Garlic, which is known for its laid-back disposition, does not need an excessive amount of water. It likes to have its soil kept wet and should be given around one inch of water each week, with a minor increase recommended if the temperature is very high.

It’s important to keep the soil at a consistent moisture level during the beginning of the season; however, you should let the soil dry out for about 2 to 3 weeks before harvest. Mold may develop if the circumstances are too wet towards the harvest period.

Temperature and Humidity

Garlic is a highly tough plant, and its optimal growth period is during the cooler winter season when temperatures are lower. In light of this, you must sow your garlic approximately one month before the arrival of the first severe frost in the autumn. Furthermore, garlic does not have any specific needs when it comes to humidity; in fact, it is typically harvested before the hottest and most humid part of the summer.

Fertilizer

Jobe's 06328 Bone Meal Fertilizer Spikes, 50, Natural

When producing garlic, the use of fertilizer may be of great assistance. When planting garlic in the autumn, it is best to incorporate slow-release fertilizers into your soil first. Then, as the leaves start to develop in the spring, give the soil that is all around your seedlings a dose of a fertilizer mixture that is heavy in nitrogen.

Harvesting Garlic

When the bulk of the bottom foliage on your garlic plant has gone brown, which often occurs in the middle to late summer, you will know that your garlic plant is ready for harvesting. Dig up one or two test bulbs to verify whether or not the garlic is mature; it should be tightly wrapped but not cracked.

When you are ready to harvest, use a garden fork to make a vertical incision approximately 6 to 8 inches away from the base of the plant. Position the fork at an inclination so that it may go underneath the bulb and then raise it up and away from the soil. If you try to remove the bulb by pulling on its leaves, you will likely end up snapping the bulb off. Garlic is prone to damage, so use care while handling it.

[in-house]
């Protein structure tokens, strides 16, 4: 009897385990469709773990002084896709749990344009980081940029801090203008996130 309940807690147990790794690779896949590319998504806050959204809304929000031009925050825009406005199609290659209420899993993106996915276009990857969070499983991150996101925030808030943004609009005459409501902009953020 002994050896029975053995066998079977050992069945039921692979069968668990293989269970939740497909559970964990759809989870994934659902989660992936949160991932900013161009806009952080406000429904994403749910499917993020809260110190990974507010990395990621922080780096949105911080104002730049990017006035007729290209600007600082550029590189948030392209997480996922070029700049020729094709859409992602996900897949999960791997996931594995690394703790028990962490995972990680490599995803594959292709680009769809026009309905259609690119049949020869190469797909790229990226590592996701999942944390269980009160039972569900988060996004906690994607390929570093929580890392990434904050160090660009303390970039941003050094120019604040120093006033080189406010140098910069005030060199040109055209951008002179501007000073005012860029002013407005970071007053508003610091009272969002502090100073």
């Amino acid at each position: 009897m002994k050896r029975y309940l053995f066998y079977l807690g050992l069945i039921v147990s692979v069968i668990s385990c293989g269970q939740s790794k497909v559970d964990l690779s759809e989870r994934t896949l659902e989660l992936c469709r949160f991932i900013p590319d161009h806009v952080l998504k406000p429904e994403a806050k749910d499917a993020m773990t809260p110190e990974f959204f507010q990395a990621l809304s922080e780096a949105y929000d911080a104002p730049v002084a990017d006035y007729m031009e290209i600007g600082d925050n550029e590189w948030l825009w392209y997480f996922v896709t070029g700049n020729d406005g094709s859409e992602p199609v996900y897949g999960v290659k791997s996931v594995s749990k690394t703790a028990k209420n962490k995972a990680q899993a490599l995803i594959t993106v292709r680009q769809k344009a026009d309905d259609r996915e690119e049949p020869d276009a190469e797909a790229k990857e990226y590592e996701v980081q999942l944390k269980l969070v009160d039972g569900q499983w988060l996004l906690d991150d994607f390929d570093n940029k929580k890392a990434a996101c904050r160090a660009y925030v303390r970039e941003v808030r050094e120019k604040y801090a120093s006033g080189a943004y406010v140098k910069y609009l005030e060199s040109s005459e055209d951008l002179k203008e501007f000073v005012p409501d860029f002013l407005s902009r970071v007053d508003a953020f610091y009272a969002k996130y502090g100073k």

Remove any traces of dirt that may still be adhering to the bulbs. It is recommended that the bulbs be allowed to cure or dry for at least 4 weeks in a room with adequate ventilation or in a dry, shaded place outdoors.

After the tops and roots have become completely dry, you may cut them off. Taking off the outer shells of the bulbs is another method to further clean them. Just make sure that none of the cloves are exposed at any point. Garlic that has been harvested should be kept in a cold environment, with temperatures as low as 32° F.

There is a possibility that the softneck varieties might live for up to 8 months. Hardneck types on the other hand may get shriveled, sprout, or grow mushy within 2 to 4 months. Hardnecks may occasionally be preserved for up to 7 months without showing signs of deterioration if they are also kept at a temperature of 32 ° f.